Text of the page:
I have also been a great fan of browsers vimperator and conky for a while. Sadly they interfere with web sites that are already developed for efficient use. Oh and using them together with an "efficient" window manager is an absolute hell. Way too many key bindings with the same meaning.

Edited 2011-11-23 14:39 UTC

Reply Score: 2

RE[3]: Mouse-less interface
by foregam on Wed 23rd Nov 2011 21:54 UTC in reply to "RE[2]: Mouse-less interface"
foregam Member since:
2010-11-17

Being myself an ex-wmii user, I don't see why you had to change the keybindings, unless you kept Mod1 as the default modifier. It's very cool to change your desktop via 9fs (wmii2 FTW!), but soon it becomes a bit too tiring. So back to Blackbox again.

Reply Score: 1

RE: Mouse-less interface
by Bill Shooter of Bul on Wed 23rd Nov 2011 16:16 UTC in reply to "Mouse-less interface"
Bill Shooter of Bul Member since:
2006-07-14

Please ignore.

Edited 2011-11-23 16:17 UTC

Reply Score: 2

RE: Mouse-less interface
by M.Onty on Thu 24th Nov 2011 16:14 UTC in reply to "Mouse-less interface"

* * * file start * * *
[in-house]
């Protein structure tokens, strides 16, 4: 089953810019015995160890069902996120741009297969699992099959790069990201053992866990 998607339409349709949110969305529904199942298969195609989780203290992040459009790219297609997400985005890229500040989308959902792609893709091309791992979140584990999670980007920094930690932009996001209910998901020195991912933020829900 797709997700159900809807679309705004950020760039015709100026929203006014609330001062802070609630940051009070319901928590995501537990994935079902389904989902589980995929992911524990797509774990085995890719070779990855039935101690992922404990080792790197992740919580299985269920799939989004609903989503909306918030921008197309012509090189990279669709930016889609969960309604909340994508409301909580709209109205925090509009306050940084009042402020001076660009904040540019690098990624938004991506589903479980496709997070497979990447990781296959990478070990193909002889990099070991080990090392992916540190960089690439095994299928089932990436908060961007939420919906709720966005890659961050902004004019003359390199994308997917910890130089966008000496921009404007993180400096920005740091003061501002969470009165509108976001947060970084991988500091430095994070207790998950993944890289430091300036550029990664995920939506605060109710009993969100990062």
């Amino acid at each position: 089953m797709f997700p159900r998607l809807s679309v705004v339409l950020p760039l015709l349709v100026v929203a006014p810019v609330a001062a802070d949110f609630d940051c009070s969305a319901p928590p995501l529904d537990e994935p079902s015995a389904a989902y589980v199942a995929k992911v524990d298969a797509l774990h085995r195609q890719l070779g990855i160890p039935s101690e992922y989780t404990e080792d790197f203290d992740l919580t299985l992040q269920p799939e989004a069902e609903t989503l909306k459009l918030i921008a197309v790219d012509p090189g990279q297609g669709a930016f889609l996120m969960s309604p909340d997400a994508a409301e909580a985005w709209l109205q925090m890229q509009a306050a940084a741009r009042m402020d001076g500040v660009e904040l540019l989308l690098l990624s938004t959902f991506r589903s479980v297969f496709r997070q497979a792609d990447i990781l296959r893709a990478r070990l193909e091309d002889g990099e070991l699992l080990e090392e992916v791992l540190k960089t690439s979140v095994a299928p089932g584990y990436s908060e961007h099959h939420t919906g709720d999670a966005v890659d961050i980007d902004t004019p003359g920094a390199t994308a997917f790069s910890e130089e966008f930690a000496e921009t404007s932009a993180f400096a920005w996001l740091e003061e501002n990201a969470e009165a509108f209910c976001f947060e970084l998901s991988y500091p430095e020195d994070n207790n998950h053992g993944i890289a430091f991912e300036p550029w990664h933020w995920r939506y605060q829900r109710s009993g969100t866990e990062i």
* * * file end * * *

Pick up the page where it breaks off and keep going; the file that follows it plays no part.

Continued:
M.Onty Member since:
2009-10-23

To add my tuppence worth;

I habitually use keyboard shortcuts where ever I can for GUIs (with a lot of mouse pointing to, certainly) and I would say that the advantage isn't necessarily to do with speed, so much as rhythm. For anyone who spends most of their work time writing in one form or another, taking hands off keyboard and onto mouse feels like a break, rather than a continuation, of your work. Its generally faster to use the mouse (for me at least), but its less jarring to use the keyboard.

Reply Score: 1

RE[2]: Mouse-less interface
by Moonbuzz on Thu 24th Nov 2011 17:38 UTC in reply to "RE: Mouse-less interface"
Moonbuzz Member since:
2005-07-09

For the record, if you read the links I supplied what you, and others refer to with "feels like a break" unlike using keyboard shortcuts is a result of an Attentional Blink (https://en.wikipedia.org/wiki/Attentional_blink) where the cognitive retrieving of a keyboard shortcut causes you to feel like it's faster, while the mouse, with no need for a cognitive retrieval of a shortcut feels slower.

Reply Score: 2

Comment by OSbunny
by OSbunny on Fri 25th Nov 2011 10:28 UTC
OSbunny
Member since:
2009-05-23

"It is relatively unknown outside the OpenBSD community, but it deserves more notice."

No it doesn't. It's looks ancient.

Edited 2011-11-25 10:29 UTC

Reply Score: 0